Lynne, Taylor, Snider join AMA fest
Tuesday, August 10, 2010
– Shelby Lynne, Chip Taylor, Tony Joe White, Paul Thorn, John Oates and Todd Snider's Rock & Roll Revue featuring Jason D. Williams, Dan Baird and Friends are among the acts added to the Americana Music Association shindig in September.
The newly named acts also will be joined by newer acts American Aquarium, Defibulators, Shannon Whitworth, Frontier Ruckus, Cadillac Sky and Sarah Jarosz.
The nighttime festival from Sept. 8-11 is open to the general public. Advance wristbands are $50 and can be purchased at americanamusic.org or by calling the AMA office 615-386-6936). Wristbands are good for admission to all venues during the four-day event. Music industry professionals and those interested in the business of great music can purchase Full Day Festival and Conference Registrations at the reduced rate of $350 for Americana Music Association members and $450 for non-members. Rates will go up on Aug. 20.
Artists playing the fest are 18 South, Abigail Washburn, Chapmans, Charlie Louvin, Cherryholmes, Chuck Mead, Corb Lund, Danny Barnes, Dex Romweber Duo, Elizabeth Cook, Exene Cervenka, Frazey Ford, Hayes Carll, Jon Langford & Skull Orchard, Kevin Gordon, Mary Gauthier, Micky and the Motorcars, Over the Rhine, Paul Burch and the WPA Ball Club, Peter Case, Peter Karp & Sue Foley, Randy Kohrs Band, Raul Malo, Ray Wylie Hubbard, Rayland Baxter, Richard Julian, Sara Storer, Steeldrivers, Stone Honey, Stone River Boys, Susan Cowsill, Sweetback Sisters, The Black Lillies, The Chapmans, The Sadies, Todd Thibaud, Tommy Emmanuel, Tristen, Troy Cassar-Daley and Will Kimbrough.
More news for Americana Music Association
Editorial: Walking the talk
When names like Hank Williams, Johnny Cash, Waylon and the Hag are invoked, you're talking hard core country. These are the touchstones of country , the guys who made country music what it was and still is (or maybe can be). When these folks would sing about being down-and-out and the rough-and-tumble, they knew of what they were singing about. Fast forward a few years to the country singers of today. »»»
Concert Review: Kristofferson gives insight, but no easy answers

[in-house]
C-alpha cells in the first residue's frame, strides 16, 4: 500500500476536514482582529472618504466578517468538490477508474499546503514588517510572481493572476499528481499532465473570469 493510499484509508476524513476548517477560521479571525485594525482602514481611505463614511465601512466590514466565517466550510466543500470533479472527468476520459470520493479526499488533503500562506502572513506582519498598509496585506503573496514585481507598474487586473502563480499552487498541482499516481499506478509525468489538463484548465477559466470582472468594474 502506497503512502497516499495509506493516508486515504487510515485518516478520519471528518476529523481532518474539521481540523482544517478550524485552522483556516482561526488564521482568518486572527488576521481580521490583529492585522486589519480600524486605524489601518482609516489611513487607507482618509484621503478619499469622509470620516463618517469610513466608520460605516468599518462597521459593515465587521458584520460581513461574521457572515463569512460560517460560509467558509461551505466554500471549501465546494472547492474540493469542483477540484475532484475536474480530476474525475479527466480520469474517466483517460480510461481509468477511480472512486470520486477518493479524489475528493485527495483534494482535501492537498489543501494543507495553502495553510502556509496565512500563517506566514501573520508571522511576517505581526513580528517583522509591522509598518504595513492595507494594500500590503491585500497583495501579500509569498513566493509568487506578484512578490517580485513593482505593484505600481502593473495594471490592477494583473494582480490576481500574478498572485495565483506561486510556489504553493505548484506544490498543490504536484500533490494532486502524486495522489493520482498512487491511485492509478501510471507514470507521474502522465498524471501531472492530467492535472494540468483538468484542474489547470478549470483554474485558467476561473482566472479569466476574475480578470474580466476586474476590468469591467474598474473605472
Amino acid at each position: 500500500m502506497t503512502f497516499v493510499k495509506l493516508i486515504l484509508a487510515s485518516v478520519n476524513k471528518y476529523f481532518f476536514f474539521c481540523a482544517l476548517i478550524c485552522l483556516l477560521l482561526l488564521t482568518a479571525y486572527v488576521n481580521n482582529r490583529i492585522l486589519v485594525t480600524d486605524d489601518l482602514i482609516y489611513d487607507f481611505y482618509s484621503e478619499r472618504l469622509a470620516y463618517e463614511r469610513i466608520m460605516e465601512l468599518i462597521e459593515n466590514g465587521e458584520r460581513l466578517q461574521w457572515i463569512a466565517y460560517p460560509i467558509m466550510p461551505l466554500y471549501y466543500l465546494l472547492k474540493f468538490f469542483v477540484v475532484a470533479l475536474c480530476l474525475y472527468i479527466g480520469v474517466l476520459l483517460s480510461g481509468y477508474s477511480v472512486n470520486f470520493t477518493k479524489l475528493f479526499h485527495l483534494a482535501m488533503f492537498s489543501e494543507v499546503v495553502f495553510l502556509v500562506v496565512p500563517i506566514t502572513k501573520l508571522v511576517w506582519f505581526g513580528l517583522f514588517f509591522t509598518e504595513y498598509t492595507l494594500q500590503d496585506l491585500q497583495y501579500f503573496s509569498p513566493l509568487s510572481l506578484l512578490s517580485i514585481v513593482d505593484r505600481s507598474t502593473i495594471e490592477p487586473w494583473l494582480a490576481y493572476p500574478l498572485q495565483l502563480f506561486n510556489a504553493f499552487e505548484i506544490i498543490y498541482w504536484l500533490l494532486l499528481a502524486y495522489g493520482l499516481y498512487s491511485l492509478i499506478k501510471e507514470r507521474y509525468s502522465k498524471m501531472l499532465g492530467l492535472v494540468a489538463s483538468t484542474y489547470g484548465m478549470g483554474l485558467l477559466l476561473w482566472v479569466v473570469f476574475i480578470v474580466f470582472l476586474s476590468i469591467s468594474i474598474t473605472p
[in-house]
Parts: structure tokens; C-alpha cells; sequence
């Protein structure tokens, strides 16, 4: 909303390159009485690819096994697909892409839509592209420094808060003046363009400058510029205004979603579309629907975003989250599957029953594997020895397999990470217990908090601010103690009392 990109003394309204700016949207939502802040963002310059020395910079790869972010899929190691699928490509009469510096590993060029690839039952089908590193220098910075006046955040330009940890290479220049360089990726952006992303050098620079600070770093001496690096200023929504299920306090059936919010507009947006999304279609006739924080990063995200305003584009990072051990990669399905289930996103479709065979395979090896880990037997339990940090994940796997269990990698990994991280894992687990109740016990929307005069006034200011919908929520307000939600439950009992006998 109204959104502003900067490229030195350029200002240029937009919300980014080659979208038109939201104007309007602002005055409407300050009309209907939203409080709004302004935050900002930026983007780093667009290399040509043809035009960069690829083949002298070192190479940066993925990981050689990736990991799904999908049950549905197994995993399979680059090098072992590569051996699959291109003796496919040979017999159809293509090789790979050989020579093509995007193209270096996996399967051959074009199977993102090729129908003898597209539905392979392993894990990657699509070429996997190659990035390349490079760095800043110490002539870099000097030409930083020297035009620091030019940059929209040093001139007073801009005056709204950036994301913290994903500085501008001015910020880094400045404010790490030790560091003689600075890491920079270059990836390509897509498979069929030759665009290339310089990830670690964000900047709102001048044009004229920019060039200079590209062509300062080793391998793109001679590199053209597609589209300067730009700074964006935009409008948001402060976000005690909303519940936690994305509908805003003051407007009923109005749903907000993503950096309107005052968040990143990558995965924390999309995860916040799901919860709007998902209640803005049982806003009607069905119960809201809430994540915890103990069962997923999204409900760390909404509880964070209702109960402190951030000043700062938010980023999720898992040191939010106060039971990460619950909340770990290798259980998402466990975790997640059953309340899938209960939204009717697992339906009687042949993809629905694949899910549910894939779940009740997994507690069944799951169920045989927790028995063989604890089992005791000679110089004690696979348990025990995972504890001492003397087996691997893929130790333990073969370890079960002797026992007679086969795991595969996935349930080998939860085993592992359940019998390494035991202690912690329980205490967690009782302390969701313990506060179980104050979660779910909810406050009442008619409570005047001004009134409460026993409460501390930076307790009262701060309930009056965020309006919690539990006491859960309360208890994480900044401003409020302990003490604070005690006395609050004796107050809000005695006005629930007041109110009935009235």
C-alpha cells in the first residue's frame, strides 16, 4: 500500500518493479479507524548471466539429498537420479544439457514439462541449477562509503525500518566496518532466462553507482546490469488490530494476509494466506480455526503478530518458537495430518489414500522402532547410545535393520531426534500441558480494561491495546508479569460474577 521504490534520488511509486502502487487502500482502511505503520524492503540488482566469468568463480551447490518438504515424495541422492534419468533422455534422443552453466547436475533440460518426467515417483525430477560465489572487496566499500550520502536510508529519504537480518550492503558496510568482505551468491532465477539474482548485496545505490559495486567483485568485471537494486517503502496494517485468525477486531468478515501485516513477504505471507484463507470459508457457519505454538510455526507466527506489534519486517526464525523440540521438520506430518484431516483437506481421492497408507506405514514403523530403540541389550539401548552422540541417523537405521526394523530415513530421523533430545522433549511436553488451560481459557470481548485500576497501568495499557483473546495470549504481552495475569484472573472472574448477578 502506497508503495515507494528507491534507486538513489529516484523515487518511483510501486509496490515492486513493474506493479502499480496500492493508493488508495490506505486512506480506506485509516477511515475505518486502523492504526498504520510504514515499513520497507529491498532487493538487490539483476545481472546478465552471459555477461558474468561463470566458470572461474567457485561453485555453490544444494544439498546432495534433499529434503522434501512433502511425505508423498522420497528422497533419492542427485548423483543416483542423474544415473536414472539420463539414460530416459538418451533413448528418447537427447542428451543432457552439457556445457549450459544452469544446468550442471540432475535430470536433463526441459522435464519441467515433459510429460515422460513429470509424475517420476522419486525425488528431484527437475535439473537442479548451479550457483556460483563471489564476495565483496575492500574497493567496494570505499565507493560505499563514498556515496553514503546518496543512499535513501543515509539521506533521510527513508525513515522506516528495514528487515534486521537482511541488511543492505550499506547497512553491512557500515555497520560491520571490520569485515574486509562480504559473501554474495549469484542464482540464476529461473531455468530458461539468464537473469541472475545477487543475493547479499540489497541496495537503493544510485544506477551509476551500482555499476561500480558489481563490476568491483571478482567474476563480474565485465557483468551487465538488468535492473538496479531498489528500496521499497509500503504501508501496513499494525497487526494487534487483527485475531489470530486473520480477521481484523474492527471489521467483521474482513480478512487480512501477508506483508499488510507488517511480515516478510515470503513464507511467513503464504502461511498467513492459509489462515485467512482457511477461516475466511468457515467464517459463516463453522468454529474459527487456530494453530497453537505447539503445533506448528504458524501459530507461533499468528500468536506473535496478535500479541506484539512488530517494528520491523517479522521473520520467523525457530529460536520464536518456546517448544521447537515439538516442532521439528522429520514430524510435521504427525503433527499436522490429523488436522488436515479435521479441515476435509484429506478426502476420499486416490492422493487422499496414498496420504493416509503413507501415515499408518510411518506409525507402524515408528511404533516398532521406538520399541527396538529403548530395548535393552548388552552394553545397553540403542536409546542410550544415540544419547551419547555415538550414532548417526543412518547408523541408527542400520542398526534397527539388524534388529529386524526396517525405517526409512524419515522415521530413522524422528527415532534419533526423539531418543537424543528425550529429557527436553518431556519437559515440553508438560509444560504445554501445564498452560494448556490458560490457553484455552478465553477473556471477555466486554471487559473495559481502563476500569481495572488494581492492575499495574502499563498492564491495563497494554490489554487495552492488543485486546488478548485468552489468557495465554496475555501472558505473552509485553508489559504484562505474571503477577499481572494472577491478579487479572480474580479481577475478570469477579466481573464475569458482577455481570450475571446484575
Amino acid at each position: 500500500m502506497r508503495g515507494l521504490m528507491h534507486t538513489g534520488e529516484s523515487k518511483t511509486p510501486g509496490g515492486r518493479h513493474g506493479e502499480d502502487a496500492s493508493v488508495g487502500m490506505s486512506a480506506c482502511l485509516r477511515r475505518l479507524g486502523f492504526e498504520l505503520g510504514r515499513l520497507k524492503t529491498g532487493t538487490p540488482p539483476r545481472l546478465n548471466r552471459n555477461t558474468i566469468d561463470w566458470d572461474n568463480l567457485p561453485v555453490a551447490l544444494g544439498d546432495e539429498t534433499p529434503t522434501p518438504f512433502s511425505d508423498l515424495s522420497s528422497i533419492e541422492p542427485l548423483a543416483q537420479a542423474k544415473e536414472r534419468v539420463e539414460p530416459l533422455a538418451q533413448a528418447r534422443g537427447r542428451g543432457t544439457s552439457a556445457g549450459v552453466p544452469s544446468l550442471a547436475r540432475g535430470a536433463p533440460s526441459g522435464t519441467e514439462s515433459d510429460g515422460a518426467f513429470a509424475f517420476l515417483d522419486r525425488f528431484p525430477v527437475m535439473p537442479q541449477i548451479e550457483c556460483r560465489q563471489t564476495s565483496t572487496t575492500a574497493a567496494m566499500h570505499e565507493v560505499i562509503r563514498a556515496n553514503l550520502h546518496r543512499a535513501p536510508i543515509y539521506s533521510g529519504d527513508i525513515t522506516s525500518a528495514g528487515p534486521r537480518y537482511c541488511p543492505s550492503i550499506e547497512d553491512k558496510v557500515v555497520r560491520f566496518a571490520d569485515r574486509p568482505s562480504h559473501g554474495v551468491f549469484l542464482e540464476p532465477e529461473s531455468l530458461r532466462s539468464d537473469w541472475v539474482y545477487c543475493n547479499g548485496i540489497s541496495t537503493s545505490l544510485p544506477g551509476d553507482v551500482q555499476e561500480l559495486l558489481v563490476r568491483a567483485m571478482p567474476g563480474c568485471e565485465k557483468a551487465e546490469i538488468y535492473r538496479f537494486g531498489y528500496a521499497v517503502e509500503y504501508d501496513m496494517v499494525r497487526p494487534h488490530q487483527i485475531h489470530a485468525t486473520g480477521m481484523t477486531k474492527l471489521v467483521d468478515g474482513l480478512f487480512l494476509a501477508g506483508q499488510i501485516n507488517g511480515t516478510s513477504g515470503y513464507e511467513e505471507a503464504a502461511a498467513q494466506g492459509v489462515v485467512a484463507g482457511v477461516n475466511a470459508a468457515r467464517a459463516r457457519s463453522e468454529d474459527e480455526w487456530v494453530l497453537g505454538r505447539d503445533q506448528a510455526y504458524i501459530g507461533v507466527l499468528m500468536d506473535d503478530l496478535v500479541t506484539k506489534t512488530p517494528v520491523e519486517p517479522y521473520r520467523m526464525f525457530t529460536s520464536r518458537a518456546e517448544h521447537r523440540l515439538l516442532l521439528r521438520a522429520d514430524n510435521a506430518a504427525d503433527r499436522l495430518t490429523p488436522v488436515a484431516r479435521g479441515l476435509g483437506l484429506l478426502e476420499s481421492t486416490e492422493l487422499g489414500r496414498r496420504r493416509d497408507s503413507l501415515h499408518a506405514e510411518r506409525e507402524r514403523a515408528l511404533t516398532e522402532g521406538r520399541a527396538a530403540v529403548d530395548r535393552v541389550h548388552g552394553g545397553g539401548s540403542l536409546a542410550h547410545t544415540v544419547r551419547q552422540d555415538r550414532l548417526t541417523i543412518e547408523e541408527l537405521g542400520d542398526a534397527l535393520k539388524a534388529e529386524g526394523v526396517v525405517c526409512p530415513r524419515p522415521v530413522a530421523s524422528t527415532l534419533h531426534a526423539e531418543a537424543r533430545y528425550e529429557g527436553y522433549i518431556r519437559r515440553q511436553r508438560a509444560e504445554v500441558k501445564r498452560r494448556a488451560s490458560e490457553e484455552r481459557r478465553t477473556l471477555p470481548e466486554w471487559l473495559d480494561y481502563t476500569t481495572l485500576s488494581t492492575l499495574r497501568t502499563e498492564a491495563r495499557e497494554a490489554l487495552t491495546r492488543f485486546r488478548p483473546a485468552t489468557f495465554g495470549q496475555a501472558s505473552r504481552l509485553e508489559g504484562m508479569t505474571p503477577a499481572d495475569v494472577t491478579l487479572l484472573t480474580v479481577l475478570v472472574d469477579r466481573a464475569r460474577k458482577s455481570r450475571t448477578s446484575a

When they say music gets better with age, they're not always just talking about songs alone; sometimes they're also referring to the listener. When Kris Kristofferson sings, "Well, I woke up Sunday morning/With no way to hold my head that didn't hurt," to smartly open "Sunday Mornin' Comin' Down," he... »»»
Concert Review: No sugarcoating, Welch dishes out an experience
Gillian Welch (accompanied, as always, by master guitarist David Rawlings), celebrated her "The Harrow & The Harvest" album with a powerful night of music. She apologized many times for the utter unhappiness expressed through this album's songs, admitting it's "not the most chipper album" at one point.... »»»
Country News Digest
Elsewhere in the news
Currently at the CST blogs
Legends don't come any more legendary than Chris Hillman. The roll call of bands that comprises Hillman's half century in music reads like a wing exhibit at the Rock & Roll Hall of Fame; Byrds, Flying Burrito Brothers, Manassas, the Souther Hillman Furay Band, the Desert Rose Band,... »»»
William Shakespeare noted a few centuries back that a rose by any other
name would be equally aromatic, and that general idea has musical
implications as well. The Cadillac Three knows a thing or two about maintaining
a sonic identity after a name change;... »»»
Those aware of the late Owsley "Bear" Stanley likely know him for one of two reasons - his pioneering work manufacturing lysergic acid diethylamide (LSD) in San Francisco during the mid-to-late 1960s and his role as an innovative sound engineer. Most notably, Bear worked...... »»»
When Was the Last Time
Darius Rucker is so darn likeable, he likely gets away with creating subpar music more than most. However, "When Was the Last Time" is a consistently good album, which is as respectable as it is likeable. »»»
Chris Young has one of the best country voices, and it's always a pleasure to hear him sing. But it's disappointing when the title cut sounds more like the groove to a Justin Bieber song than anything truly country. »»»